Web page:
Territory Stories

Parliamentary record : Part I debates (16 August 1990)

Details:

Title

Parliamentary record : Part I debates (16 August 1990)

Collection

Debates for 5th Assembly 1987 - 1990; ParliamentNT; Parliamentary Record; 5th Assembly 1987 - 1990

Date

1990-08-16

Notes

Made available by the Legislative Assembly of the Northern Territory

Language

English

Subject

Debates

Publisher name

Northern Territory Legislative Assembly

Place of publication

Darwin

File type

application/pdf

Use

Attribution International 4.0 (CC BY 4.0)

Copyright owner

Legislative Assembly of the Northern Territory

License

https://creativecommons.org/licenses/by/4.0/

Parent handle

https://hdl.handle.net/10070/220304

Citation address

https://hdl.handle.net/10070/699527

Page content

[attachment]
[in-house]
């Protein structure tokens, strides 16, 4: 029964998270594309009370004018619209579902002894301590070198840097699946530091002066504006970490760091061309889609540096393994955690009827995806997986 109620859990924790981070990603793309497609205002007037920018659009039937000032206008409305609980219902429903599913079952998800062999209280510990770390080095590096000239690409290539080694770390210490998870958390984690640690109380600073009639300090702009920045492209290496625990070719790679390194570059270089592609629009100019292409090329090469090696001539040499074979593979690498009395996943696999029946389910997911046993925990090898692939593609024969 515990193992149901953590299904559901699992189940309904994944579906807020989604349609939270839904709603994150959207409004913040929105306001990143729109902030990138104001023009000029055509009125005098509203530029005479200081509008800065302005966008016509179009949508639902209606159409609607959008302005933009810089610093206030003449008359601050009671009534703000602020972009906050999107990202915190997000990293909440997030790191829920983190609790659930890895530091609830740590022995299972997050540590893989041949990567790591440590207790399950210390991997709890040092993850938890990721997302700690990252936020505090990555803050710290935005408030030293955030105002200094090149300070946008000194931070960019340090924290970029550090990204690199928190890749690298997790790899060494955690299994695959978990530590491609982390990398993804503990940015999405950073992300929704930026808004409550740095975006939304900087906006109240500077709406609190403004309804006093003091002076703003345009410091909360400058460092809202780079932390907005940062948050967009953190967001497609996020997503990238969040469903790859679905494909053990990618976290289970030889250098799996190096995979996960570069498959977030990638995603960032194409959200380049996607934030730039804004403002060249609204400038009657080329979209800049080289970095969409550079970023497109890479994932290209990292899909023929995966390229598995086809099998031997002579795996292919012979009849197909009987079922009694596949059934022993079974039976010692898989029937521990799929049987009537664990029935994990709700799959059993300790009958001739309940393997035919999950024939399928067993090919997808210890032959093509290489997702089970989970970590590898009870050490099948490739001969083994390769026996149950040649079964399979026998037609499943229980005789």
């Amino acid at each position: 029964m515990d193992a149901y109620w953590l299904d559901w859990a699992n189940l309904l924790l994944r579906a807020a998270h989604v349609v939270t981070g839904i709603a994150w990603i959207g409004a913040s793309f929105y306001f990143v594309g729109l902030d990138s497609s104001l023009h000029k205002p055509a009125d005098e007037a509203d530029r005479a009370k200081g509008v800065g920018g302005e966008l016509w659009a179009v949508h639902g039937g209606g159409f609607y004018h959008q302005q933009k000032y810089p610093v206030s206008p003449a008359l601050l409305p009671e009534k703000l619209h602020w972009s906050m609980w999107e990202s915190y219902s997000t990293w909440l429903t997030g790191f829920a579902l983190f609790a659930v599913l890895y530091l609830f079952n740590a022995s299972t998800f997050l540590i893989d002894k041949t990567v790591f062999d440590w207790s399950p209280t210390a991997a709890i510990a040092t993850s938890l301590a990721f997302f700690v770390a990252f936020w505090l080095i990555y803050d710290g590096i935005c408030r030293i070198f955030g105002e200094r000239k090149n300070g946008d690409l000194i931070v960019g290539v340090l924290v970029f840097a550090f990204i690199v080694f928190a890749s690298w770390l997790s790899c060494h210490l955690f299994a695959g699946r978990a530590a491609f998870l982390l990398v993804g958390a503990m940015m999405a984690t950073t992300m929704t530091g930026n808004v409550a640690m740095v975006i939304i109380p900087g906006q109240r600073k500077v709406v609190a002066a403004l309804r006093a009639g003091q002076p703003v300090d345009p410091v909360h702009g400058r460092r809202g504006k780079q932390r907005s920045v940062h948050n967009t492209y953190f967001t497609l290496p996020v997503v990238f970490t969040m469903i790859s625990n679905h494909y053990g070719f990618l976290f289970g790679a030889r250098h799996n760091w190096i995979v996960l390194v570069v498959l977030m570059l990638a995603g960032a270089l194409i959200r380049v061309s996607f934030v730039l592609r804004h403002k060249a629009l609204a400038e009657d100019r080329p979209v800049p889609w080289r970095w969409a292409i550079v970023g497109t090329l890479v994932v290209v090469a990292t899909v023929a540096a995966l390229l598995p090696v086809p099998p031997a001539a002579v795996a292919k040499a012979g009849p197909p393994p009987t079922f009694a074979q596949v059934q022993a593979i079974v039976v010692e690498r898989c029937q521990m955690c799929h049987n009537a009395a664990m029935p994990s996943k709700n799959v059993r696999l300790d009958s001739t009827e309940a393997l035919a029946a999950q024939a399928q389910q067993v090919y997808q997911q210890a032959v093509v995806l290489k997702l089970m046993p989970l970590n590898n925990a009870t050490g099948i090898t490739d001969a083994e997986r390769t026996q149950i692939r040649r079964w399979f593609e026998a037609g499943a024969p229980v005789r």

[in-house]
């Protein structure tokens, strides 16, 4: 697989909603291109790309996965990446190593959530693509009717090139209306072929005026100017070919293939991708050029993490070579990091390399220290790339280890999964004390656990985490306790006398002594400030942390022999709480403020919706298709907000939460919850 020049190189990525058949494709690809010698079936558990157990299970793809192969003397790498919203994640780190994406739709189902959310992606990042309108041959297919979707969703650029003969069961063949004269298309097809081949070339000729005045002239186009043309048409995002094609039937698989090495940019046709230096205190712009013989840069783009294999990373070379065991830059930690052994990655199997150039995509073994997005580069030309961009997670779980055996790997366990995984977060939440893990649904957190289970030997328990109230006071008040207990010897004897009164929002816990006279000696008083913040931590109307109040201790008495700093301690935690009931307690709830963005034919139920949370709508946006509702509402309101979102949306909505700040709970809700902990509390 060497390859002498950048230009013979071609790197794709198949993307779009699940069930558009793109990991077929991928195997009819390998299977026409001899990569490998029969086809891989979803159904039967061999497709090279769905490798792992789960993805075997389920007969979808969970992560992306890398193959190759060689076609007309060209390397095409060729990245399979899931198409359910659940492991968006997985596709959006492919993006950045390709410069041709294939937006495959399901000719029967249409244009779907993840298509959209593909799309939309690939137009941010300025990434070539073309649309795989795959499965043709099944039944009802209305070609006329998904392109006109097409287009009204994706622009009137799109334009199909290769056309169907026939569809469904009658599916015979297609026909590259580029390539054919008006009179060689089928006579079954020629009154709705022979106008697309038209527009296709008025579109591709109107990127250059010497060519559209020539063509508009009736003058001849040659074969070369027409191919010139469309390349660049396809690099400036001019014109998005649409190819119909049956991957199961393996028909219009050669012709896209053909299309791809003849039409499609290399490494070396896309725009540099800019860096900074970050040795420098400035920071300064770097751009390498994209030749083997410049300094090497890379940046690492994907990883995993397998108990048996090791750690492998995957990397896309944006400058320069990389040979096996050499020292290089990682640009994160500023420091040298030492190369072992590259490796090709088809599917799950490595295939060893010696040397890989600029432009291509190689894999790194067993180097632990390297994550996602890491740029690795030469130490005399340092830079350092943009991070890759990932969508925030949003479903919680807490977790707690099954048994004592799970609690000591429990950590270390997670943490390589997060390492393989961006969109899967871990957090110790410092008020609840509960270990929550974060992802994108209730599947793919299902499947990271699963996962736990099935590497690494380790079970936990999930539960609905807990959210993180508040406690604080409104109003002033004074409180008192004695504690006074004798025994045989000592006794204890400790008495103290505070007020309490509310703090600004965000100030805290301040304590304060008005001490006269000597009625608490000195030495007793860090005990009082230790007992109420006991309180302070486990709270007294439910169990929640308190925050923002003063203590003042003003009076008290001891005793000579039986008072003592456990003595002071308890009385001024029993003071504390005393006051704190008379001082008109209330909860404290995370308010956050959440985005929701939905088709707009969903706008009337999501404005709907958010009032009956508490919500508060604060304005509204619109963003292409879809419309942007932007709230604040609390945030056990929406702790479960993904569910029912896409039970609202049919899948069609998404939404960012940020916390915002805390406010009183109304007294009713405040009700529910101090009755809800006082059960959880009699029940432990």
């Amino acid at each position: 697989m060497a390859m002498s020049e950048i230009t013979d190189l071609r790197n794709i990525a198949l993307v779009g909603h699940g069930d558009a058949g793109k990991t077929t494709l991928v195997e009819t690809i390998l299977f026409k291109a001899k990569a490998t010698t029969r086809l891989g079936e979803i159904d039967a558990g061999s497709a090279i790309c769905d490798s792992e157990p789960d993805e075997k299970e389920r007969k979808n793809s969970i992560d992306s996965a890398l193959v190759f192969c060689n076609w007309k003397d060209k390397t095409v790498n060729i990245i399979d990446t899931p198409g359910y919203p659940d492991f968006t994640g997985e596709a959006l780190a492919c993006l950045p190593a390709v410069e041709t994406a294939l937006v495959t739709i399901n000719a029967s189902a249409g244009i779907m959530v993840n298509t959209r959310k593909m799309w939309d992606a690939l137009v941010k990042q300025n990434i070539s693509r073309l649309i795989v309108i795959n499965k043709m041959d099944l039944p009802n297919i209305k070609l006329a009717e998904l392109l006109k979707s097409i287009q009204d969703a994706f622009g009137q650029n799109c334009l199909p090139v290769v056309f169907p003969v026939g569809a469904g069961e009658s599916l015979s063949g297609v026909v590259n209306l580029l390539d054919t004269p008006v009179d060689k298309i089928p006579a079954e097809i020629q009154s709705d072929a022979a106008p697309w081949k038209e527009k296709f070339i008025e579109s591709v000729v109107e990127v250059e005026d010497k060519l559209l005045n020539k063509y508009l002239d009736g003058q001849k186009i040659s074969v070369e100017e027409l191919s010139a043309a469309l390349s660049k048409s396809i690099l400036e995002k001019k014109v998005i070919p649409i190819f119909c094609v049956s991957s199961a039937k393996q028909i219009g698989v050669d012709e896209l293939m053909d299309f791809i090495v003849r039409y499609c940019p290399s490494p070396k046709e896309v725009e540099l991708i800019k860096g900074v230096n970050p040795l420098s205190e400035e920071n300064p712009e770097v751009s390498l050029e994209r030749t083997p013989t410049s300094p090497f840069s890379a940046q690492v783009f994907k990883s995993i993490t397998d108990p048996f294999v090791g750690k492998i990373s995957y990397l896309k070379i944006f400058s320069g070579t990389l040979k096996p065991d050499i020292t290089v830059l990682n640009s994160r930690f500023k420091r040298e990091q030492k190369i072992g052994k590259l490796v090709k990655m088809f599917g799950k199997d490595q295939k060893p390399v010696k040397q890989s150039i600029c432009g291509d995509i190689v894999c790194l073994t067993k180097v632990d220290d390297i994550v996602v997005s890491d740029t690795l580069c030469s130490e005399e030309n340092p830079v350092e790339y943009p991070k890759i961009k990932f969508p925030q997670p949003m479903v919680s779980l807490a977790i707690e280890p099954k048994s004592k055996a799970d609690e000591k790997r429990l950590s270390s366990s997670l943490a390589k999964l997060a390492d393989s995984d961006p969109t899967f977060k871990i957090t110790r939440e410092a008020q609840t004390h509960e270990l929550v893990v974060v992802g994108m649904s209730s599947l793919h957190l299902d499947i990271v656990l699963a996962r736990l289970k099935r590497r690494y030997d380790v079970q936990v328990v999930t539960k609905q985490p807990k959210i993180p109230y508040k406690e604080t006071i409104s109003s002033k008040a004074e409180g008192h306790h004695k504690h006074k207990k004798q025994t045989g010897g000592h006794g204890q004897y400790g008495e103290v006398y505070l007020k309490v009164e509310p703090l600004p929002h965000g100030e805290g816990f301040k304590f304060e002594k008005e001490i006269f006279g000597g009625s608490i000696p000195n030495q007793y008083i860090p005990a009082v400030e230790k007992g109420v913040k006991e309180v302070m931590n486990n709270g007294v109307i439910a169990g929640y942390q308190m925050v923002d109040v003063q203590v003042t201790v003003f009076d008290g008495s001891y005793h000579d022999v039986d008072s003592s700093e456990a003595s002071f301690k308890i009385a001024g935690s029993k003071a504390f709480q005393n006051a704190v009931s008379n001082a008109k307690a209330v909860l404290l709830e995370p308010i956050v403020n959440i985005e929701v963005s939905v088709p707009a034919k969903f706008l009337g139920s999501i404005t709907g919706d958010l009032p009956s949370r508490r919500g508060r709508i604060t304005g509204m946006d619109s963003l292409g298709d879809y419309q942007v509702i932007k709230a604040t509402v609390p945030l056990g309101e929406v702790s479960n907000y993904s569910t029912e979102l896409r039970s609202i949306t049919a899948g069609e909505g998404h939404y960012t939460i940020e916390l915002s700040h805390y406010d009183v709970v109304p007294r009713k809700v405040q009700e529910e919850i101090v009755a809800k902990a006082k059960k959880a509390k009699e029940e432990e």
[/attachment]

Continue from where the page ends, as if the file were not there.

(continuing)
DEBATES - Thursday 16 August 1990 _____ ~ ______________ _ Mr EDE: That might explain it. If the committee submitted the report, it is not the responsibility of the chairman. I was digging through my fil es and I di scovered that, on 4 Ju ly, the person who is now the cha i rman of the committee came back from that famous trip that he made to Canada. As I recall, it was' his swan song in the position Mr Collins: What year was that? Mr EDE: That was July 1989. He was asked questions about what he found'there that could be of assistance in combating alcoholism etc. Basically, he did not say anything much although he did say that it would be in his report. I have not seen that report because it has not been presented to the Assembly. Possibly, he has delivered it to the committee and it will be attached as an appendix to the final report of the committee. When that is tab 1 ed, we wi 11 then fi na lly fi nd out what the then minister, now ex-minister, the member for Araluen, actually learnt in Canada. At that time, he,said also that he did not have a final costing of the trip but admitted that it certainly was not cheap. Apparently, the stop-over in Honolulu on the way back was fairly costly as were the expenses involved with the person with him having to go to a casino-conference which involved having a look at quite a few casinos. Hopefully, that report wi 11 be included with the final report of the committee. Mr Speaker, I was glad to note that the committee actually went and ta 1 ked to the Tangentyere Counei 1. However, I recollect that, on the day, the member forAra 1 uen was not there because , unfortunately, he was caught up in the south of France, at the time. It was the member for Karama who was in Canada at that stage. However, the member for MacDonnell, went to the meeting with the Tangentyere Council and, obviously, has been able to pass that wisdom on to the committee. Actually, the Tangentyere Council has an excellent record for the work that it has been doing over a long period in respect of this problem. I reca 11 the support we recei ved from Tangentyere. -. We ran an a 1 coho 1 rehabi 1 itation facil ity on Emily Gap Road. It gave us positive and pract i ca 1 support. It has great pract i ca 1 knowl edge in terms of comi ng to gri ps wi th the consequences of a 1 coho 1 as it affects its c li ente 1 e .i n the town camps and Aboriginal people generally in central Australia. Recent ly, it has come up with the concept of the soei a 1 behav i our project. I th i nk that thi sis one of those crit i ca 1 concepts wh i ch, if it operates, has a very real chance of havi ng more than just a wi ndow-dress i ng or an individual-case effect. Something that always frustrated me with our rehabi 1 itation service when I was with Congress was that you can put .an enormous amount of research into a very small number of peop 1 e. ',A successful alcohol rehabilitation process is one where, 12 months after the event, 15% of the people are not back on the grog . That is seen to be a successful program. To me, that was extremely frustrating. People would break their drinking patterns, but so many of them would move back into the situations that drove them to drink or in which they were drinking before they went to the centre and, despite thei r commi tment to stop dri nk i ng, would soon be back on the grog again. You are always dealing at an individual level there. This project attempts to look more broadly at society in central Australia to see if there are ways of changing the mind set. Peer group pressure is always seen as a problem in relation to alcohol and drunkenness. However, having acknowledged that it is peer group pressure 9943